pleasing flat-text version.
   
   
How to Get a Current Copy of This FAQ
   
   This FAQ is crossposted to news.answers. As a consequence, this text
   will also be automatically archived on many FAQ servers all over the
   world (e.g., anonymous ftp to rtfm.mit.edu in directory
   /pub/usenet/news.answers). You'll also find there many other answers
   to frequently asked questions. This faq is stored in the directory
   fax-faq.
   
   Most FAQs (including the posted flat-text version of this FAQ) are
   available through Thomas Fine's WWW FAQ archive:
   http://www.cis.ohio-state.edu:80/hypertext/faq/usenet/FAQ-List.ht
   ml.
   
   This FAQ is also available on the WWW at
   http://www.faximum.com/faqs/fax . The WWW version is always the
   most current version. The text version can lag by up to a month from
   the html version.
   
   The current text version is available by FTP:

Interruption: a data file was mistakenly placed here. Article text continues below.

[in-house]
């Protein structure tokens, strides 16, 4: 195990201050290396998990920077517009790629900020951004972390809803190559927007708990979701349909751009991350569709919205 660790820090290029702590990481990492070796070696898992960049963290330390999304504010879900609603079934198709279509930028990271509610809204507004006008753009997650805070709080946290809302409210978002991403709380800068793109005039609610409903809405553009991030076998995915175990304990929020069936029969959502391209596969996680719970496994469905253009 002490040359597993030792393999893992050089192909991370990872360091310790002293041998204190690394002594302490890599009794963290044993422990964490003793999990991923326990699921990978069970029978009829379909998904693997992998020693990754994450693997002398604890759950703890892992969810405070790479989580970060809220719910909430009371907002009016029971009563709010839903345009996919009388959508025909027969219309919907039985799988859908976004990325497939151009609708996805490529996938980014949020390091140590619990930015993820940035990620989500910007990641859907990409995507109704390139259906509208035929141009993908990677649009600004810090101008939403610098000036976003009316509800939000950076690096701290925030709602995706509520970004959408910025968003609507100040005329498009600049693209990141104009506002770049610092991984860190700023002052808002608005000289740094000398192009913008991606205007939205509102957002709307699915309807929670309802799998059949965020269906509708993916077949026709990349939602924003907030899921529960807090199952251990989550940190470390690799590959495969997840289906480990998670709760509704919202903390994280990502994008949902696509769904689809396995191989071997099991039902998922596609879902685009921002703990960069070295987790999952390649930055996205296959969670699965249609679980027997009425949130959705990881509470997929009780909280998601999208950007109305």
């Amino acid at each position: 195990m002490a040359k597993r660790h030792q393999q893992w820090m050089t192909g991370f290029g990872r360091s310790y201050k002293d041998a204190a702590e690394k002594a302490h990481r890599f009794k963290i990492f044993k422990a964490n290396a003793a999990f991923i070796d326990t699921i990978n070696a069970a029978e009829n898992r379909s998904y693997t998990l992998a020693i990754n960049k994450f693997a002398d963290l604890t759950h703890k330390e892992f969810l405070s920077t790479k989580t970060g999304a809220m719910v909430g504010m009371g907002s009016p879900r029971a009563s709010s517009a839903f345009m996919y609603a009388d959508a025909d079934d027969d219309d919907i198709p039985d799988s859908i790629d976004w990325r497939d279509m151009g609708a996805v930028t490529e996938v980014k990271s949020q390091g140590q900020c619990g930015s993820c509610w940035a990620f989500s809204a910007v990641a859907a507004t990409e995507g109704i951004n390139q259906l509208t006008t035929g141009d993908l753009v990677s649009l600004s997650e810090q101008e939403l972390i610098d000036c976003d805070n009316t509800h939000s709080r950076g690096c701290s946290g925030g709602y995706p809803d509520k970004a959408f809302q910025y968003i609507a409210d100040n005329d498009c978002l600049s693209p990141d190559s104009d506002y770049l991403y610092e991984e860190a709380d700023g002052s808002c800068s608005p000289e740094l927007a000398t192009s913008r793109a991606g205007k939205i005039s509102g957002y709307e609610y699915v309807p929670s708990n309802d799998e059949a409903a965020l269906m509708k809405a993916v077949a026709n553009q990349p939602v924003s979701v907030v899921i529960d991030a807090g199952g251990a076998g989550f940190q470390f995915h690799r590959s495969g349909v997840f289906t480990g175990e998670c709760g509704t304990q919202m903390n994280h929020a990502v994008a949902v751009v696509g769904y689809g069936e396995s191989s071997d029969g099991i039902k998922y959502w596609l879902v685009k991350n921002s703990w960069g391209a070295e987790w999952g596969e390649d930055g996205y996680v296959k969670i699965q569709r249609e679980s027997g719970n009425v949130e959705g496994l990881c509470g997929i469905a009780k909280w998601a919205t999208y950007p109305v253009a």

ftp://ftp.faximum.com/pub/faqs/fax/fax-faq . You can also have
   the current text version of this FAQ mailed to you. Send any message
   (content not important) to sendfaxfaq@faximum.com. regards
   g.
   George.Pajari@Faximum.COM * http://www.faximum.com/ George Pajari *
   Faximum Software * Tel: +1 (604) 925-3600 * Fax: ... 926-8182 1497
   Marine Drive, Suite 300 * West Vancouver, BC * Canada V7T 1B8
   

Std. Disclaimers:
   
   The content of this article is the sole responsibility of the
   author(s) and contributors, and does not necessarily represent the
   opinions or policies of their employers or other companies mentioned.
   
   The information provided herein is believed to be correct but the
   author and contributors cannot accept any liability for errors and
   omissions. Readers are cautioned to verify any information before
   making decisions or taking action based upon this information.
   
   While every reasonable effort has been taken to maintain an objective
   and unbiased approach in the collection and presentation of this
   information, readers are advised that the author and possibly some of